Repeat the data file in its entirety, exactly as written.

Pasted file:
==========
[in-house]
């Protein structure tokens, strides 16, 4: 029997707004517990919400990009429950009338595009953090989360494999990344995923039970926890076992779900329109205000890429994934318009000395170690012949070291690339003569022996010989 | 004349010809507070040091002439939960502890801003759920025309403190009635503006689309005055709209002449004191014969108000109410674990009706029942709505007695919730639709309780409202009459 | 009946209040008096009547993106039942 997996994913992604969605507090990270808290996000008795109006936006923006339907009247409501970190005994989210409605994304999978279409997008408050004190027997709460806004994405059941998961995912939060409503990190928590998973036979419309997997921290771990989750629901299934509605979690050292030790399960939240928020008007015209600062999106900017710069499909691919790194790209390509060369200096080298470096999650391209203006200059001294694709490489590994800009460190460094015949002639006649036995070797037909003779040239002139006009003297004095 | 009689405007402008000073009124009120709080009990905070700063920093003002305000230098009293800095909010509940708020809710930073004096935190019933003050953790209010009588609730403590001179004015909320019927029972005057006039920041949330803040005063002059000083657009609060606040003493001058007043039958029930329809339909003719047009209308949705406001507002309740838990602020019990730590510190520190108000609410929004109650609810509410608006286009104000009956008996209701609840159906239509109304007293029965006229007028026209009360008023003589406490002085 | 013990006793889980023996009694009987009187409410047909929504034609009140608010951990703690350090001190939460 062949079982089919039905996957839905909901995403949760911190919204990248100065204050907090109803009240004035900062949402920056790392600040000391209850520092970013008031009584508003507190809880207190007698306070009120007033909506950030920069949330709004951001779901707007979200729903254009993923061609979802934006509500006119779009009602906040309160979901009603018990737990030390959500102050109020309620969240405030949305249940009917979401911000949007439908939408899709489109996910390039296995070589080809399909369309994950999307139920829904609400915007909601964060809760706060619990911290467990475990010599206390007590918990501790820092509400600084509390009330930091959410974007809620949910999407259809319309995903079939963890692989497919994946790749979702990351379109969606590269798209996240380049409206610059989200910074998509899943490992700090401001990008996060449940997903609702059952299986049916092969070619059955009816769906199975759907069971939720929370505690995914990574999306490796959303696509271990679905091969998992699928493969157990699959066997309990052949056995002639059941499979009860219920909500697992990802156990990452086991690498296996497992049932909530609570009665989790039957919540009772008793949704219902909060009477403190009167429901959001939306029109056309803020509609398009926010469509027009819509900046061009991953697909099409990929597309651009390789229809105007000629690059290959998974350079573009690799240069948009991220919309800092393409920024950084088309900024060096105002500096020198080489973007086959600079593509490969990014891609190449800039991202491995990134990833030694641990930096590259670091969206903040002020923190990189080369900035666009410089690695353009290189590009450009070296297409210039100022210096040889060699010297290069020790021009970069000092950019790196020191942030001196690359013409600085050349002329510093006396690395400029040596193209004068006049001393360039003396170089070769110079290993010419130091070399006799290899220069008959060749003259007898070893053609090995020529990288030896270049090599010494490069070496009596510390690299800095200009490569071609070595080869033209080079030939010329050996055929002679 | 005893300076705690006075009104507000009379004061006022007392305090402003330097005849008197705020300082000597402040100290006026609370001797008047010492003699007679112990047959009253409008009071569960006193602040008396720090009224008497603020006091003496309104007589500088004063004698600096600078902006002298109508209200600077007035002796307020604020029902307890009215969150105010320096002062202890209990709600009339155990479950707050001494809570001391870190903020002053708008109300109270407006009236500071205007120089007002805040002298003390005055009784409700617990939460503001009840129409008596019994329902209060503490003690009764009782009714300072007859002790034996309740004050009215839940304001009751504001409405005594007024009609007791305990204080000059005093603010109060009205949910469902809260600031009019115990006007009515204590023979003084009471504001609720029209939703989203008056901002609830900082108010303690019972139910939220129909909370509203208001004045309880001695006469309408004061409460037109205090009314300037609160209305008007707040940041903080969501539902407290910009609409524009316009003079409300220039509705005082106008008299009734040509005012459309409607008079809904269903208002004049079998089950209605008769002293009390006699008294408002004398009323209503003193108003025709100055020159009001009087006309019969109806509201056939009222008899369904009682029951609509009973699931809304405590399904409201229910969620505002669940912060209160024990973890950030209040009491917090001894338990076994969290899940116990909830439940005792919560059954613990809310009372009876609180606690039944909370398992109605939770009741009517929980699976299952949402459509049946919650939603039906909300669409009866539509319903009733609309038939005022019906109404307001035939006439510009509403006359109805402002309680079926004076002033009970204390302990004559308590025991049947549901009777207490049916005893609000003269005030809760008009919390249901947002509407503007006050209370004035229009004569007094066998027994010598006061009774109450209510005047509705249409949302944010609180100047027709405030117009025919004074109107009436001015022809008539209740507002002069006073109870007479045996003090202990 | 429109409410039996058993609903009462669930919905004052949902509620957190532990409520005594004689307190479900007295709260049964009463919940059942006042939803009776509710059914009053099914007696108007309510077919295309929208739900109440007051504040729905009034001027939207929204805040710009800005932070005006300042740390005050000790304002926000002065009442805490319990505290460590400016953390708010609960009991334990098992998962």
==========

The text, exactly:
[in-house]
């Protein structure tokens, strides 16, 4: 029997707004517990919400990009429950009338595009953090989360494999990344995923039970926890076992779900329109205000890429994934318009000395170690012949070291690339003569022996010989 | 004349010809507070040091002439939960502890801003759920025309403190009635503006689309005055709209002449004191014969108000109410674990009706029942709505007695919730639709309780409202009459 | 009946209040008096009547993106039942 997996994913992604969605507090990270808290996000008795109006936006923006339907009247409501970190005994989210409605994304999978279409997008408050004190027997709460806004994405059941998961995912939060409503990190928590998973036979419309997997921290771990989750629901299934509605979690050292030790399960939240928020008007015209600062999106900017710069499909691919790194790209390509060369200096080298470096999650391209203006200059001294694709490489590994800009460190460094015949002639006649036995070797037909003779040239002139006009003297004095 | 009689405007402008000073009124009120709080009990905070700063920093003002305000230098009293800095909010509940708020809710930073004096935190019933003050953790209010009588609730403590001179004015909320019927029972005057006039920041949330803040005063002059000083657009609060606040003493001058007043039958029930329809339909003719047009209308949705406001507002309740838990602020019990730590510190520190108000609410929004109650609810509410608006286009104000009956008996209701609840159906239509109304007293029965006229007028026209009360008023003589406490002085 | 013990006793889980023996009694009987009187409410047909929504034609009140608010951990703690350090001190939460 062949079982089919039905996957839905909901995403949760911190919204990248100065204050907090109803009240004035900062949402920056790392600040000391209850520092970013008031009584508003507190809880207190007698306070009120007033909506950030920069949330709004951001779901707007979200729903254009993923061609979802934006509500006119779009009602906040309160979901009603018990737990030390959500102050109020309620969240405030949305249940009917979401911000949007439908939408899709489109996910390039296995070589080809399909369309994950999307139920829904609400915007909601964060809760706060619990911290467990475990010599206390007590918990501790820092509400600084509390009330930091959410974007809620949910999407259809319309995903079939963890692989497919994946790749979702990351379109969606590269798209996240380049409206610059989200910074998509899943490992700090401001990008996060449940997903609702059952299986049916092969070619059955009816769906199975759907069971939720929370505690995914990574999306490796959303696509271990679905091969998992699928493969157990699959066997309990052949056995002639059941499979009860219920909500697992990802156990990452086991690498296996497992049932909530609570009665989790039957919540009772008793949704219902909060009477403190009167429901959001939306029109056309803020509609398009926010469509027009819509900046061009991953697909099409990929597309651009390789229809105007000629690059290959998974350079573009690799240069948009991220919309800092393409920024950084088309900024060096105002500096020198080489973007086959600079593509490969990014891609190449800039991202491995990134990833030694641990930096590259670091969206903040002020923190990189080369900035666009410089690695353009290189590009450009070296297409210039100022210096040889060699010297290069020790021009970069000092950019790196020191942030001196690359013409600085050349002329510093006396690395400029040596193209004068006049001393360039003396170089070769110079290993010419130091070399006799290899220069008959060749003259007898070893053609090995020529990288030896270049090599010494490069070496009596510390690299800095200009490569071609070595080869033209080079030939010329050996055929002679 | 005893300076705690006075009104507000009379004061006022007392305090402003330097005849008197705020300082000597402040100290006026609370001797008047010492003699007679112990047959009253409008009071569960006193602040008396720090009224008497603020006091003496309104007589500088004063004698600096600078902006002298109508209200600077007035002796307020604020029902307890009215969150105010320096002062202890209990709600009339155990479950707050001494809570001391870190903020002053708008109300109270407006009236500071205007120089007002805040002298003390005055009784409700617990939460503001009840129409008596019994329902209060503490003690009764009782009714300072007859002790034996309740004050009215839940304001009751504001409405005594007024009609007791305990204080000059005093603010109060009205949910469902809260600031009019115990006007009515204590023979003084009471504001609720029209939703989203008056901002609830900082108010303690019972139910939220129909909370509203208001004045309880001695006469309408004061409460037109205090009314300037609160209305008007707040940041903080969501539902407290910009609409524009316009003079409300220039509705005082106008008299009734040509005012459309409607008079809904269903208002004049079998089950209605008769002293009390006699008294408002004398009323209503003193108003025709100055020159009001009087006309019969109806509201056939009222008899369904009682029951609509009973699931809304405590399904409201229910969620505002669940912060209160024990973890950030209040009491917090001894338990076994969290899940116990909830439940005792919560059954613990809310009372009876609180606690039944909370398992109605939770009741009517929980699976299952949402459509049946919650939603039906909300669409009866539509319903009733609309038939005022019906109404307001035939006439510009509403006359109805402002309680079926004076002033009970204390302990004559308590025991049947549901009777207490049916005893609000003269005030809760008009919390249901947002509407503007006050209370004035229009004569007094066998027994010598006061009774109450209510005047509705249409949302944010609180100047027709405030117009025919004074109107009436001015022809008539209740507002002069006073109870007479045996003090202990 | 429109409410039996058993609903009462669930919905004052949902509620957190532990409520005594004689307190479900007295709260049964009463919940059942006042939803009776509710059914009053099914007696108007309510077919295309929208739900109440007051504040729905009034001027939207929204805040710009800005932070005006300042740390005050000790304002926000002065009442805490319990505290460590400016953390708010609960009991334990098992998962």